Lung Cancer – Diagnosis
If you have a suspected or confirmed diagnosis of lung cancer, your physicians will use a variety of diagnostic procedures to stage the disease and to determine its severity and spread. Your doctor may request several of the following tests and diagnostic procedures:
A common tool for disease screening, blood tests provide information about many substances in the body, such as blood cells, hormones, minerals and proteins.
Computed tomography (CT) scans provide a two-dimensional image of your body, including a view of your glands (lymph nodes). If a contrast dye is used to improve the image, you may need to fast for several hours before the test. Tell your clinician in advance if you have allergies or kidney problems.
Magnetic Resonance Imaging (MRI)
This test uses a magnetic field, radiofrequency pulses and a computer to produce images that are more detailed than X-rays and of higher quality than CT scans for certain organs.
Magnetic resonance imaging of the brain creates cross-sectional views (slices) of both healthy and unhealthy tissue using powerful magnet and radio signals. Inform your physician if you have a pacemaker or other metal implant.
A positron emission tomography (PET) scan reveals abnormal cells by their reactions to a harmless radiotracer that is injected into your blood stream. A scanner follows the radiotracer and sends 3-D images to a computer screen. You may have to fast in advance. Tell your doctor if you are pregnant or breastfeeding or have diabetes.
Pulmonary Function Tests
Pulmonary function tests (PFTs) show how your lungs are working. As you breathe in and out, an instrument measures how much air your lungs take in, how the air moves through your lungs, and how well your lungs deliver oxygen to your bloodstream.
As you walk on a treadmill at graduated speeds, this test measures how your heart functions during exercise by monitoring your heartbeat and blood flow.
Ventilation and Perfusion Scans
These tests assess breathing and circulation in the lungs. As you inhale a harmless radioactive gas, the ventilation scan monitors your lungs. Next, you receive an injection of radioactive material for the perfusion scan, which monitors blood flow through your lungs. No preparations are needed, but tell your doctor if you are pregnant or breastfeeding.
Your physician may also request diagnostic procedures that require sedation, such as:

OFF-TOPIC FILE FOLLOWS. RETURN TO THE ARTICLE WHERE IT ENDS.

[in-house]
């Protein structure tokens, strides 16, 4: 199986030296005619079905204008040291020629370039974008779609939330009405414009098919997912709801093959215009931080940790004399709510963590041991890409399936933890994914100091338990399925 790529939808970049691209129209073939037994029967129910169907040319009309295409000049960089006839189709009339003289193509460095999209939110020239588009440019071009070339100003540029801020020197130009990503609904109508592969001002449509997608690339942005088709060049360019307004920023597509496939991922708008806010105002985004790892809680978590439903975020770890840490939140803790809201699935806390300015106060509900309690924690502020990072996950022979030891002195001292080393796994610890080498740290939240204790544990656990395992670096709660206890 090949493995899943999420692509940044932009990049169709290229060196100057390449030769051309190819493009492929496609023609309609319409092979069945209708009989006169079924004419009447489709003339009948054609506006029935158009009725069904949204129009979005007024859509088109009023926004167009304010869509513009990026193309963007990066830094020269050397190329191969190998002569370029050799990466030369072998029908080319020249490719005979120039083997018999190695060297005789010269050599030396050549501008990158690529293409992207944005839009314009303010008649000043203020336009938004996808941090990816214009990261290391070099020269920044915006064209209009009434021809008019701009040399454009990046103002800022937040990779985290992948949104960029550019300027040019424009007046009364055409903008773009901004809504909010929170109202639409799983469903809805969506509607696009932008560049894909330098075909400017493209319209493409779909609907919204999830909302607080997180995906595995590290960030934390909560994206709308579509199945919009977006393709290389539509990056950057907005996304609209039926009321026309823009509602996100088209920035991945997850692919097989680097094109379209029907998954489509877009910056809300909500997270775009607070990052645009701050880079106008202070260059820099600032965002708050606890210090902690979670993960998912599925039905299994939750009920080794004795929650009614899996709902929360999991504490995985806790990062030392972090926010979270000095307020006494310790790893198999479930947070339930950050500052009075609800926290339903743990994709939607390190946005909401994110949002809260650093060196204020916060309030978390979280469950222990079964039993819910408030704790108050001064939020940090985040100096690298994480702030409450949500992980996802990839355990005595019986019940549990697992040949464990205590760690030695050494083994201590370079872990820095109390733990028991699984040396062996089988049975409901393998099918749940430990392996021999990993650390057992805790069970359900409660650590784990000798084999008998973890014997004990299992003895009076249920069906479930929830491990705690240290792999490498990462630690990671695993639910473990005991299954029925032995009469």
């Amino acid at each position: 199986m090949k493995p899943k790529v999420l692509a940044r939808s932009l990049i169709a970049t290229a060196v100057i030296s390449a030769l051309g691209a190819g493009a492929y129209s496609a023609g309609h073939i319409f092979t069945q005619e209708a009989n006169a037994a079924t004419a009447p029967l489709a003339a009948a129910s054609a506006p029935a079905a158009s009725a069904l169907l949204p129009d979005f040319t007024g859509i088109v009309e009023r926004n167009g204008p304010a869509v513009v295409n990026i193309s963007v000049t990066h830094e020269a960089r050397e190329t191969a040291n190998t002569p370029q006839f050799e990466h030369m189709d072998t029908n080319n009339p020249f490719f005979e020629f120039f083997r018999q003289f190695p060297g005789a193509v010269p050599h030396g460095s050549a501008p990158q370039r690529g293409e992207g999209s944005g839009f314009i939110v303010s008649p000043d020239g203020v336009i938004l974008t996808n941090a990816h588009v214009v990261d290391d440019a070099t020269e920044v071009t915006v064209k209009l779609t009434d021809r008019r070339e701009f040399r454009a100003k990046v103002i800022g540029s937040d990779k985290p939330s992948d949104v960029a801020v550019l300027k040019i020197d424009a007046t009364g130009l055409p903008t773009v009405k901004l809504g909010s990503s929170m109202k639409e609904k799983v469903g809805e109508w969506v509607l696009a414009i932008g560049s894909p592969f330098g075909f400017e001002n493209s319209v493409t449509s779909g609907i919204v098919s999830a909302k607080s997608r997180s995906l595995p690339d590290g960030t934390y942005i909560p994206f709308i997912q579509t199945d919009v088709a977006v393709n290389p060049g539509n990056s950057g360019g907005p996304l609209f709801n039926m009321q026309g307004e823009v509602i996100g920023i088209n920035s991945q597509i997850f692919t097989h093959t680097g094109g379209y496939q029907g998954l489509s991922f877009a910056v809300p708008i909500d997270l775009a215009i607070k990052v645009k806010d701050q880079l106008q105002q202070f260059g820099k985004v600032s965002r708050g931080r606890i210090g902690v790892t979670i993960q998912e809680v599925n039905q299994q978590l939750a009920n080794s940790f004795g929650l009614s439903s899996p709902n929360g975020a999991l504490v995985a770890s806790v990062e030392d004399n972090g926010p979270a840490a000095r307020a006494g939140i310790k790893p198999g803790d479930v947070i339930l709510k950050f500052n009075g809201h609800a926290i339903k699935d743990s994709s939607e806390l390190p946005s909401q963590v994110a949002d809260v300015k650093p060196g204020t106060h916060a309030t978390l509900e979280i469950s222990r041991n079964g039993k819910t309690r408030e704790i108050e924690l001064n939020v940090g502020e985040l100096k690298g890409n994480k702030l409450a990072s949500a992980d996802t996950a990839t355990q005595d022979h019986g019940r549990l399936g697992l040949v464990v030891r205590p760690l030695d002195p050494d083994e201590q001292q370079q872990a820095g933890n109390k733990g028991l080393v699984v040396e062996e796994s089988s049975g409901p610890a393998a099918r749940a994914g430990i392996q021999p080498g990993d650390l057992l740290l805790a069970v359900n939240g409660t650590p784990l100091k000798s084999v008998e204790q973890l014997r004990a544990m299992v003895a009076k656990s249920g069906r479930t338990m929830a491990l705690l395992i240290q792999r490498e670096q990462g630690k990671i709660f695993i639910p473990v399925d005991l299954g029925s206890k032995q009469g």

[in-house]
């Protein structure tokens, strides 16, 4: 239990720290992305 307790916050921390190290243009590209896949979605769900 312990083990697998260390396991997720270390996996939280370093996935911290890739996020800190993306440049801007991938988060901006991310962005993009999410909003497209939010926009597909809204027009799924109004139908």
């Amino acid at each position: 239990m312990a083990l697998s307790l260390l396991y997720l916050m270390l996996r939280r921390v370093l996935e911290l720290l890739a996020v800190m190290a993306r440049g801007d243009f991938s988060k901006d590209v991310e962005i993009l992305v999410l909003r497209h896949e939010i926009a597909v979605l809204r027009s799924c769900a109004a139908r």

A small, hollow tube (bronchoscope) is inserted through your nose and throat into the main airway of your lungs, enabling the physician to view any abnormal areas and extract a tissue sample for analysis.
Endobronchial Ultrasound (EBUS)
The physician inserts a bronchoscope through your mouth and trachea into the lungs and surrounding tissues to assess lymph nodes along the bronchial tubes and takes samples.
Endoscopic Ultrasound (EUS)
Using an endoscope (a long, flexible tube) with a tiny ultrasound transducer on its tip, the physician obtains images of the digestive tract. The transducer generates images by sending sound waves to the organs and back. You will fast in advance, so do not plan to drive or work for 24 hours after the test.
Mediastinotomy and Mediastinoscopy
When performing a mediastinotomy, the surgeon makes a two-inch incision into the center of your chest cavity (the mediastinum) to evaluate and remove tumors in your heart and lung area. This procedure is often performed with a mediastinoscopy, in which the physician inserts a lighted instrument (mediastinoscope) to view the area and take a tissue sample. You will be required to fast in advance and refrain from driving following the procedure.
Your physician applies an anesthetic (numbing agent) and, guided by CT scan or X-ray, inserts a needle into your chest to obtain a tissue sample for analysis.
Video-Assisted Thoracoscopic Surgery (VATS)
VATS is a minimally invasive alternative to open chest surgery that involves less pain and recovery time. It is used to both diagnose and treat a variety of thoracic conditions. The physician makes tiny incisions in your chest and inserts a thorascope (a fiber-optic camera) as well as surgical instruments. As the physician turns the thorascope, its views are displayed on a video monitor to guide investigation or surgery.
Lung Cancer Staging
If you are diagnosed with lung cancer, your multidisciplinary care team will these diagnostic procedures to stage the disease and to determine its severity and spread.
The stage indicates the location and spread of the cancer:
Stage I Present in lung tissue but not lymph nodes
Stage II In lymph nodes and the chest wall
Stage IIIA In lymph nodes within the center of the chest
Stage IIIB In local areas such as the heart, blood vessels, esophagus or trachea or lymph nodes of the collarbone or pleura (tissue that surrounds the lungs)
Stage IV Spread to other parts of the body such as the liver, brain or bones
Whether your diagnosis indicates an early-stage tumor or advanced disease, your BMC care team will customize your care and with compassion and skill provide you with the course of treatment that is of the utmost benefit to you.
Introduction to lung cancer patient care at BMC
What is lung cancer?
What are the symptoms of lung cancer?
What causes lung cancer?
How is lung cancer diagnosed?
How is lung cancer treated?
Cancer Clinical Trials
Cancer Survivorship Program